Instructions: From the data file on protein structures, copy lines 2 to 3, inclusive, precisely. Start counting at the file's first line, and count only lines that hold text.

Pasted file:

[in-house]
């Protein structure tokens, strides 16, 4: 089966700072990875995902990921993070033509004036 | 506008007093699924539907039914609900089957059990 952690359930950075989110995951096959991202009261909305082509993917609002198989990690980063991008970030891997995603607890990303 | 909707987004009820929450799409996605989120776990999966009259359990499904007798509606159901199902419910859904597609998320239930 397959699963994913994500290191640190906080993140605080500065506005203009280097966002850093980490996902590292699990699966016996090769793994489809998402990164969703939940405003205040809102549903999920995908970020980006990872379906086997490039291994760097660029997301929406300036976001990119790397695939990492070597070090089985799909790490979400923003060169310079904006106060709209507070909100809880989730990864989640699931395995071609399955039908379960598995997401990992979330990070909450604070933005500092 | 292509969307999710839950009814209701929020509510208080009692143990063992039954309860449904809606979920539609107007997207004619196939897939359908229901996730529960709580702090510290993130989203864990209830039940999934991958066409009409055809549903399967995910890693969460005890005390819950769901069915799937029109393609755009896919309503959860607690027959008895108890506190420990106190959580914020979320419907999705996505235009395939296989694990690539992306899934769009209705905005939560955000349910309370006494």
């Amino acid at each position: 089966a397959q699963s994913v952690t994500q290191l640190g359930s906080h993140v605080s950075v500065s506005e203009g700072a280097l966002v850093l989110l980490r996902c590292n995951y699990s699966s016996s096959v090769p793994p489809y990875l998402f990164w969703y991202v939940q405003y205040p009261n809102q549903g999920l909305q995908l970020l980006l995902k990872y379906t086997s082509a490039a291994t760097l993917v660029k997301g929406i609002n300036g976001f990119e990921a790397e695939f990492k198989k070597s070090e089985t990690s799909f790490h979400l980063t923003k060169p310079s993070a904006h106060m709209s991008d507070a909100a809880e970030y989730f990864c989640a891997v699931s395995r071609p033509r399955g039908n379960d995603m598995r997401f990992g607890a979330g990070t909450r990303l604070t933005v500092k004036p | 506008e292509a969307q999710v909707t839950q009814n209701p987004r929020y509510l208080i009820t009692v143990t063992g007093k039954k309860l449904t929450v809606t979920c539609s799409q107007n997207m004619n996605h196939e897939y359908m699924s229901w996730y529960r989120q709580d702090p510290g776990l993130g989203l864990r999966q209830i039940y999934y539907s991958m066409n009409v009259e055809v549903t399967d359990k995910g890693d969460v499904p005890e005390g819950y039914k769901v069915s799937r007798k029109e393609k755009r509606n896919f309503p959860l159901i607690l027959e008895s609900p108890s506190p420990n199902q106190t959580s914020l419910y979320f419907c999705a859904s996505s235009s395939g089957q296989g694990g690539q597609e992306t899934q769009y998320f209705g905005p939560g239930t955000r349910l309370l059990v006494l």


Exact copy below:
């Protein structure tokens, strides 16, 4: 089966700072990875995902990921993070033509004036 | 506008007093699924539907039914609900089957059990 952690359930950075989110995951096959991202009261909305082509993917609002198989990690980063991008970030891997995603607890990303 | 909707987004009820929450799409996605989120776990999966009259359990499904007798509606159901199902419910859904597609998320239930 397959699963994913994500290191640190906080993140605080500065506005203009280097966002850093980490996902590292699990699966016996090769793994489809998402990164969703939940405003205040809102549903999920995908970020980006990872379906086997490039291994760097660029997301929406300036976001990119790397695939990492070597070090089985799909790490979400923003060169310079904006106060709209507070909100809880989730990864989640699931395995071609399955039908379960598995997401990992979330990070909450604070933005500092 | 292509969307999710839950009814209701929020509510208080009692143990063992039954309860449904809606979920539609107007997207004619196939897939359908229901996730529960709580702090510290993130989203864990209830039940999934991958066409009409055809549903399967995910890693969460005890005390819950769901069915799937029109393609755009896919309503959860607690027959008895108890506190420990106190959580914020979320419907999705996505235009395939296989694990690539992306899934769009209705905005939560955000349910309370006494």
């Amino acid at each position: 089966a397959q699963s994913v952690t994500q290191l640190g359930s906080h993140v605080s950075v500065s506005e203009g700072a280097l966002v850093l989110l980490r996902c590292n995951y699990s699966s016996s096959v090769p793994p489809y990875l998402f990164w969703y991202v939940q405003y205040p009261n809102q549903g999920l909305q995908l970020l980006l995902k990872y379906t086997s082509a490039a291994t760097l993917v660029k997301g929406i609002n300036g976001f990119e990921a790397e695939f990492k198989k070597s070090e089985t990690s799909f790490h979400l980063t923003k060169p310079s993070a904006h106060m709209s991008d507070a909100a809880e970030y989730f990864c989640a891997v699931s395995r071609p033509r399955g039908n379960d995603m598995r997401f990992g607890a979330g990070t909450r990303l604070t933005v500092k004036p | 506008e292509a969307q999710v909707t839950q009814n209701p987004r929020y509510l208080i009820t009692v143990t063992g007093k039954k309860l449904t929450v809606t979920c539609s799409q107007n997207m004619n996605h196939e897939y359908m699924s229901w996730y529960r989120q709580d702090p510290g776990l993130g989203l864990r999966q209830i039940y999934y539907s991958m066409n009409v009259e055809v549903t399967d359990k995910g890693d969460v499904p005890e005390g819950y039914k769901v069915s799937r007798k029109e393609k755009r509606n896919f309503p959860l159901i607690l027959e008895s609900p108890s506190p420990n199902q106190t959580s914020l419910y979320f419907c999705a859904s996505s235009s395939g089957q296989g694990g690539q597609e992306t899934q769009y998320f209705g905005p939560g239930t955000r349910l309370l059990v006494l």